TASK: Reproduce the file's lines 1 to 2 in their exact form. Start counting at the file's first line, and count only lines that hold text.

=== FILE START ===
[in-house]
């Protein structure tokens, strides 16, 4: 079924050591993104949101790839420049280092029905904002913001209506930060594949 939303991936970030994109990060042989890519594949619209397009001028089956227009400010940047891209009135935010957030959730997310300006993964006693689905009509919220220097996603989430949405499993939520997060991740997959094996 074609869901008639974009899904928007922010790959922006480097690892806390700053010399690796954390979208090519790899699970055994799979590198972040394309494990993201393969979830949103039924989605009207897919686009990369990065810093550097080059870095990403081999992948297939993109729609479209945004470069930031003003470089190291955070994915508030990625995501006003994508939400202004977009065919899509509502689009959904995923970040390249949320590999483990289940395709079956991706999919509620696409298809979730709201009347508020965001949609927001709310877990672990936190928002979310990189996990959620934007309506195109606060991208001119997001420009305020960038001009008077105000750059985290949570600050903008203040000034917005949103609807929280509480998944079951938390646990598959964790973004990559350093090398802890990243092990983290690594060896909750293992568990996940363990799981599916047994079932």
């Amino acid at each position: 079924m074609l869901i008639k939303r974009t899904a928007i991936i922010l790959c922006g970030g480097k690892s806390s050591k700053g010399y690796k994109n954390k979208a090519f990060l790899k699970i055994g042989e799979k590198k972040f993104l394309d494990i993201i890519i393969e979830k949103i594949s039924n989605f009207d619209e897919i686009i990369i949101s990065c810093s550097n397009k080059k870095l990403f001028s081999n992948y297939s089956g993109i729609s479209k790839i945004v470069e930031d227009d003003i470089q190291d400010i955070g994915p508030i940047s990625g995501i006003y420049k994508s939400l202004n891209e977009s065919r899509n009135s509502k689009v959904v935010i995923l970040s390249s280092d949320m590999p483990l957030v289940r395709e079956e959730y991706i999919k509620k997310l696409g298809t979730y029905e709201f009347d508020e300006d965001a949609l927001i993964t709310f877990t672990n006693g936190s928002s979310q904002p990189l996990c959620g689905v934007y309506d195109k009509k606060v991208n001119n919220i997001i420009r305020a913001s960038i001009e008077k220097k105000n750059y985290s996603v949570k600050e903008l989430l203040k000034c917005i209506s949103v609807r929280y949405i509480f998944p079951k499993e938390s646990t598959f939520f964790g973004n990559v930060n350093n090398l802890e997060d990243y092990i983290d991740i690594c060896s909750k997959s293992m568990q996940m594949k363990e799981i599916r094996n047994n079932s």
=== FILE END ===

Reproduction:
[in-house]
């Protein structure tokens, strides 16, 4: 079924050591993104949101790839420049280092029905904002913001209506930060594949 939303991936970030994109990060042989890519594949619209397009001028089956227009400010940047891209009135935010957030959730997310300006993964006693689905009509919220220097996603989430949405499993939520997060991740997959094996 074609869901008639974009899904928007922010790959922006480097690892806390700053010399690796954390979208090519790899699970055994799979590198972040394309494990993201393969979830949103039924989605009207897919686009990369990065810093550097080059870095990403081999992948297939993109729609479209945004470069930031003003470089190291955070994915508030990625995501006003994508939400202004977009065919899509509502689009959904995923970040390249949320590999483990289940395709079956991706999919509620696409298809979730709201009347508020965001949609927001709310877990672990936190928002979310990189996990959620934007309506195109606060991208001119997001420009305020960038001009008077105000750059985290949570600050903008203040000034917005949103609807929280509480998944079951938390646990598959964790973004990559350093090398802890990243092990983290690594060896909750293992568990996940363990799981599916047994079932």